The IOT exercises the copy cycles four times using process colors of Y, M, C, and K in accordance with an on/off signal derived from the IPS (in the case of the full color copy). With this, reproduction of a full color original is realized. Actually, however, to exactly reproduce the colors theoretically obtained through the signal processing, delicate and careful adjustment is required taking the characteristics of the IOT into consideration. The TRC conversion module 309 is used for improving the color reproduction. An address conversion table containing various combinations of Y, M, and C, which is accessed with 8-bit image data, is stored in the RAM, as shown in FIG. 3(j). With use of such a table, the following various functions, such as density adjustment, contrast adjustment, negative/positive inversion, color balance adjustment, character mode, and transparent composition, may be exercised in accordance with an area signal. The bits 0 to 3 of the area signal are assigned to the upper three bits of the RAM address, respectively. In an out-of-area mode, the above functions may be appropriately combined. In this instance, the RAM has a memory capacity of 2K bytes (256 bytes×8 planes), and eight conversion tables. During the IIT carriage return, a maximum of 8 conversion tables are stored every cycle of Y, M, and C. These tables are selectively used in accordance according to the area designation and copy mode used. If the memory capacity of the RAM is increased, there is no need for storing the tables every cycle.
The reduction/enlargement module 308, as shown in FIG. 3(k), exercises the reduction/enlargement processing by a reduction/enlargement processor 3082 during a period that data X is temporarily stored in a line buffer 3083 and then is transferred therefrom. A resampling generator/address controller 3081 generates a sampling pitch signal and a read/write address for the line buffer 3083. The line buffer 3083 serves as a ping-pong buffer of two lines in which line data is read out of one of one of the lines, while at the same time the next line data is written into the other line. The reduction/enlargement processing in the main scan direction is digitally processed by the reduction/enlargement module 308. For the reduction/enlargement in the vertical scan direction, the scan speed of the IIT is appropriately varied. The scan speed is varied in the range from 2 times to 1/4 time, to vary the magnification from 50% to 400%. In the digital processing, when the data is transferred to and from the line buffer 3083, reduction is based on a thin-out interpolation, while enlargement is based on an additional interpolation. When the data lies between the adjacent sampling points, interpolation data is obtained by weighting the in-between data in accordance with the distances of that data to the data located on both sides, as shown in FIG. 3(1). If the data is Xi', for example, the following calculation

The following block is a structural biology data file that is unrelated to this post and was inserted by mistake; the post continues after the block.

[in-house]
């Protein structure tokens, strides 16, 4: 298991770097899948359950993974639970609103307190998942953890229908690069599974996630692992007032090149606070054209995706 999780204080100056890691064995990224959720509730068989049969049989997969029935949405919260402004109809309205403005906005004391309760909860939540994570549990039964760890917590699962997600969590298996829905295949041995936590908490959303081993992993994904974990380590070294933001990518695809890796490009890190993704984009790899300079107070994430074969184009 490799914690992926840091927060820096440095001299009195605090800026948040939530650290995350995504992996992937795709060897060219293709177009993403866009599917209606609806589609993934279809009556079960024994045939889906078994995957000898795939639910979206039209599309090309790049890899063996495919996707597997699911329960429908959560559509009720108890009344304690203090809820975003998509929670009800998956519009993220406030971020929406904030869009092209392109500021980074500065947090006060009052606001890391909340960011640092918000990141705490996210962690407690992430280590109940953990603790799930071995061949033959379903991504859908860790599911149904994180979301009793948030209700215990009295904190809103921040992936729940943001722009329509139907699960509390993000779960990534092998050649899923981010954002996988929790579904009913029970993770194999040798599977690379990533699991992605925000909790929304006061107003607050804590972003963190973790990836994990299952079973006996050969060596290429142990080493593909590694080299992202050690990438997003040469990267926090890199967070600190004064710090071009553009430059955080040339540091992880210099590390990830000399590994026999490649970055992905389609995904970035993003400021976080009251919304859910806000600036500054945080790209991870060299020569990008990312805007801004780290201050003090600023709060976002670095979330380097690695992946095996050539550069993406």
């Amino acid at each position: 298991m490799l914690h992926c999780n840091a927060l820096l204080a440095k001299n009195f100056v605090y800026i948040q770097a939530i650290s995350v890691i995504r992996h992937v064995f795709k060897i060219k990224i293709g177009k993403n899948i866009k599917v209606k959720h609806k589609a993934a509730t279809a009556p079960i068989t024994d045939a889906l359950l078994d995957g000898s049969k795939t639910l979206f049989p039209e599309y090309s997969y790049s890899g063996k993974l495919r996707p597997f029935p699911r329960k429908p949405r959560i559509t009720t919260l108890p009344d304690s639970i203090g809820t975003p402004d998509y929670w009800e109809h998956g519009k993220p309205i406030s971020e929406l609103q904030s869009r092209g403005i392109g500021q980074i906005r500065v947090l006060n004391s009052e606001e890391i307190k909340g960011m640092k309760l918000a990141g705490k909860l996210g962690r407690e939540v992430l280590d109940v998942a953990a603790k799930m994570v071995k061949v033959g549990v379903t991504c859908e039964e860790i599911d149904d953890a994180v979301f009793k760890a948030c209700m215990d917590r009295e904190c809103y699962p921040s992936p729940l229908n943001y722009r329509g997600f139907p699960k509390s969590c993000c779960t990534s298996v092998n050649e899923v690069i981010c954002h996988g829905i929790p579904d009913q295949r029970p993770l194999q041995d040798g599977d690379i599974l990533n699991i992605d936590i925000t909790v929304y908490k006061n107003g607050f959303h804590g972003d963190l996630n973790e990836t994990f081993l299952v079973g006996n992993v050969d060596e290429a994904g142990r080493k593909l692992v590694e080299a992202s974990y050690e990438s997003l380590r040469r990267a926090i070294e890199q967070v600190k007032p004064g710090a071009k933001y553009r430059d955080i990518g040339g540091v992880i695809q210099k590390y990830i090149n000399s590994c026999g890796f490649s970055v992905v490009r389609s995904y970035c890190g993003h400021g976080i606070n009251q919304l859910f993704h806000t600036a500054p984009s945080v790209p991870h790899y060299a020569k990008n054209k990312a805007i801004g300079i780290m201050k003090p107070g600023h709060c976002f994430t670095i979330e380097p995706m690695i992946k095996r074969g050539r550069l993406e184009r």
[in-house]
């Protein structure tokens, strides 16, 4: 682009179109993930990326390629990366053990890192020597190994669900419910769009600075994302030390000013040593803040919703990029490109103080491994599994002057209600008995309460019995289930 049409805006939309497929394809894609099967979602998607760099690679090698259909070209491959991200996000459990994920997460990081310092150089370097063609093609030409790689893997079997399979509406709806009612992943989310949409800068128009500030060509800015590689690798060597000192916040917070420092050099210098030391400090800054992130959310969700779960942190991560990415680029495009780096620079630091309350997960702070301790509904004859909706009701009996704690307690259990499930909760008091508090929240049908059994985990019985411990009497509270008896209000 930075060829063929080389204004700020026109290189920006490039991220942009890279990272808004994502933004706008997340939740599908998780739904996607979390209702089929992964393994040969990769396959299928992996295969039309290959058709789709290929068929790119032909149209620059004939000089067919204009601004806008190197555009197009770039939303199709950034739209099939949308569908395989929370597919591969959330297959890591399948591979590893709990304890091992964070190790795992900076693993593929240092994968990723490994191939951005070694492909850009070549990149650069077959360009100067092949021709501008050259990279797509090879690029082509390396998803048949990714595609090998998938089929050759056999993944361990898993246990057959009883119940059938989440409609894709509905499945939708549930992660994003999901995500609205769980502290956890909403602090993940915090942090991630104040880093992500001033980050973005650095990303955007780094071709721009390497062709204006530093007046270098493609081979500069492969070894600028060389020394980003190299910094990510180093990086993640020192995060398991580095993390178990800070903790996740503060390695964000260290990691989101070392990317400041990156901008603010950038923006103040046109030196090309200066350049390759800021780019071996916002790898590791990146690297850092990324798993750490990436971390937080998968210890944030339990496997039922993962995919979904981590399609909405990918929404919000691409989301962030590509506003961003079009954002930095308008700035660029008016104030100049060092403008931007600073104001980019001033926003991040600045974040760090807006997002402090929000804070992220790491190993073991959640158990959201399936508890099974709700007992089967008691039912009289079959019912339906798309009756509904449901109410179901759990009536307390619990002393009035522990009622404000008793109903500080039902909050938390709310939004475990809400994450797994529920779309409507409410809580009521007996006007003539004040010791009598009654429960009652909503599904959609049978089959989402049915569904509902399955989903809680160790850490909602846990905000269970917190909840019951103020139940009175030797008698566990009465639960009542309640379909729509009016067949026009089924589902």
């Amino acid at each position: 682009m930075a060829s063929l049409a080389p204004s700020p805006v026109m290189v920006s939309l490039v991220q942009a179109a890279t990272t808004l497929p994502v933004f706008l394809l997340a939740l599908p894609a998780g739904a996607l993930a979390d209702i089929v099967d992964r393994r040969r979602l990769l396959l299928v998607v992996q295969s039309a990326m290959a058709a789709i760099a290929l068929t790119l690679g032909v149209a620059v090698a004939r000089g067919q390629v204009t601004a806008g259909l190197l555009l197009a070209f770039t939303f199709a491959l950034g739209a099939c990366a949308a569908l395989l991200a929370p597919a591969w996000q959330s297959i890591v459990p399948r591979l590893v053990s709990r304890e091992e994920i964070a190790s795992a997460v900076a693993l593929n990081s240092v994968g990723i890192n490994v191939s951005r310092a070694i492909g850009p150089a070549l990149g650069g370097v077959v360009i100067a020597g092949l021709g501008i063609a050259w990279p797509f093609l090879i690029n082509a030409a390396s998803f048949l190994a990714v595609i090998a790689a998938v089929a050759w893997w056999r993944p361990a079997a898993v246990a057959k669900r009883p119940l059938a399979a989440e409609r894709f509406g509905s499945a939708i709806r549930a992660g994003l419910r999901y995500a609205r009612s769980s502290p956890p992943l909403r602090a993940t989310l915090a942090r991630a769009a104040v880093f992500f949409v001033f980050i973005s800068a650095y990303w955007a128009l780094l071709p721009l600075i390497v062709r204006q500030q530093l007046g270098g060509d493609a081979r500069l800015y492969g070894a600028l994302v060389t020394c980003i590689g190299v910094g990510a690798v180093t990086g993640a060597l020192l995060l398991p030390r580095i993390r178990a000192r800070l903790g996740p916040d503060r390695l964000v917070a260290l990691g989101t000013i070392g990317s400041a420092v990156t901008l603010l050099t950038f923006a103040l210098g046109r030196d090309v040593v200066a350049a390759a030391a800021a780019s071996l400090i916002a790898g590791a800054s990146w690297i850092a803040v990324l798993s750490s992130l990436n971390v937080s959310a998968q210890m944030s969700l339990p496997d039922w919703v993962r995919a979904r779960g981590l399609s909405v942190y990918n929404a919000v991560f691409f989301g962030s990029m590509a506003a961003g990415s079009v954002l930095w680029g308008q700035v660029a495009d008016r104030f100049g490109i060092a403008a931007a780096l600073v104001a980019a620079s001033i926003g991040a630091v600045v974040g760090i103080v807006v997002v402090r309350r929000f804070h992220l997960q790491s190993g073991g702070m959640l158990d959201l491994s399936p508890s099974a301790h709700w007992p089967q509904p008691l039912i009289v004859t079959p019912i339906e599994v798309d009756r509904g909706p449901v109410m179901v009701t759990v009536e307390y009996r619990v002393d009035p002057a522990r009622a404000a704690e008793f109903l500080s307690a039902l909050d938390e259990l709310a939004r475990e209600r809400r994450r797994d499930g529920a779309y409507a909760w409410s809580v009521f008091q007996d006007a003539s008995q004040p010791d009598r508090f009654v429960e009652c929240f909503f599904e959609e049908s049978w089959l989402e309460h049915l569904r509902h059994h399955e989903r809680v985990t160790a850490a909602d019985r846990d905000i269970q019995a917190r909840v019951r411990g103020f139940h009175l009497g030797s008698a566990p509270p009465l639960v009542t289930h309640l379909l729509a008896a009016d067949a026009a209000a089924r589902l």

where d1+d2=1, and d1 and d2 are distances from a sampling point to the data Xi and Xi+1 on both sides of the data Xi'.
In reduction processing, data is loaded into the line buffer 3083 while interpolating the data. At the same time, the reduced data in the previous line is read out of the buffer, and sent to the succeeding stage. In enlargement processing, the data is loaded into and temporarily stored in the line buffer, while the data is interpolated for enlargement while reading the previous line data out of the line buffer. When the interpolation for enlargement is conducted at the time of writing, a clock frequency must be increased in accordance with magnification. Such an enlargement process, however, allows the same clock to be used for both the read and write operations. Further, the shift image processing in the main scan direction is possible by reading data at a midpoint between one read timing and the next read timing or by delaying the read timing. Repetitive processing is possible by repeatedly reading data. Mirror image processing is also possible when data is read out in the reverse direction.